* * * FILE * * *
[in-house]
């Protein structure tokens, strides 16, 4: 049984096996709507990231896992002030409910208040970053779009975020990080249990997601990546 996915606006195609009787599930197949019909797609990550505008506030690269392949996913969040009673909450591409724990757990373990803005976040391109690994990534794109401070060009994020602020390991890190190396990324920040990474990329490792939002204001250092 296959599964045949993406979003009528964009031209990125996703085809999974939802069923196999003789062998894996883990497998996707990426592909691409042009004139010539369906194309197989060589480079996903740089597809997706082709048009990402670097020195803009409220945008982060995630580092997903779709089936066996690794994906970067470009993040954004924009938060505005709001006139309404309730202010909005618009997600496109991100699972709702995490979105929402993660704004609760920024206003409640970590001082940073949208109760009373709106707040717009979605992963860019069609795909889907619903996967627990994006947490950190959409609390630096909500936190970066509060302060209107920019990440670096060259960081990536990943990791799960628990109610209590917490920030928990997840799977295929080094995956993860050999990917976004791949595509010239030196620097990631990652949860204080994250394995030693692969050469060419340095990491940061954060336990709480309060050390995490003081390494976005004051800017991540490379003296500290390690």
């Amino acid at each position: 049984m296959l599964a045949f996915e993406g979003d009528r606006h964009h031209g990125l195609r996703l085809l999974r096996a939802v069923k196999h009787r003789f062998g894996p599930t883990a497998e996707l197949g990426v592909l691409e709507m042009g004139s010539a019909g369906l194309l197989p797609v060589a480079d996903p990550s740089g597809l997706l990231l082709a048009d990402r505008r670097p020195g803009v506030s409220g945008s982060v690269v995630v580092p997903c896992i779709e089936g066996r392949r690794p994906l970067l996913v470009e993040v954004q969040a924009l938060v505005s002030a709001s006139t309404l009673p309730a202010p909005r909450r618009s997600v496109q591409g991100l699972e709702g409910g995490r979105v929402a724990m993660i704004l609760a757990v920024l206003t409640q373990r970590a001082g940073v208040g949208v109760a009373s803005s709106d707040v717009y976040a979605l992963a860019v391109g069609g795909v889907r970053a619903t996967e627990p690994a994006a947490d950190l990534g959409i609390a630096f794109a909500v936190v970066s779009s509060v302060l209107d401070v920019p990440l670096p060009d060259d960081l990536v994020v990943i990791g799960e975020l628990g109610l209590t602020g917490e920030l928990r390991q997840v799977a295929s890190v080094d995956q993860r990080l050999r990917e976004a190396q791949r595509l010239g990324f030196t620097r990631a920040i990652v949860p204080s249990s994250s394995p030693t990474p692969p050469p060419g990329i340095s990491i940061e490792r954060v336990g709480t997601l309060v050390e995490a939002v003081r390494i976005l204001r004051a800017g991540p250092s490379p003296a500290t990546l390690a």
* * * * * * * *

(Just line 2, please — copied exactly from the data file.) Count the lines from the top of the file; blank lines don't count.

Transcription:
């Protein structure tokens, strides 16, 4: 049984096996709507990231896992002030409910208040970053779009975020990080249990997601990546 996915606006195609009787599930197949019909797609990550505008506030690269392949996913969040009673909450591409724990757990373990803005976040391109690994990534794109401070060009994020602020390991890190190396990324920040990474990329490792939002204001250092 296959599964045949993406979003009528964009031209990125996703085809999974939802069923196999003789062998894996883990497998996707990426592909691409042009004139010539369906194309197989060589480079996903740089597809997706082709048009990402670097020195803009409220945008982060995630580092997903779709089936066996690794994906970067470009993040954004924009938060505005709001006139309404309730202010909005618009997600496109991100699972709702995490979105929402993660704004609760920024206003409640970590001082940073949208109760009373709106707040717009979605992963860019069609795909889907619903996967627990994006947490950190959409609390630096909500936190970066509060302060209107920019990440670096060259960081990536990943990791799960628990109610209590917490920030928990997840799977295929080094995956993860050999990917976004791949595509010239030196620097990631990652949860204080994250394995030693692969050469060419340095990491940061954060336990709480309060050390995490003081390494976005004051800017991540490379003296500290390690």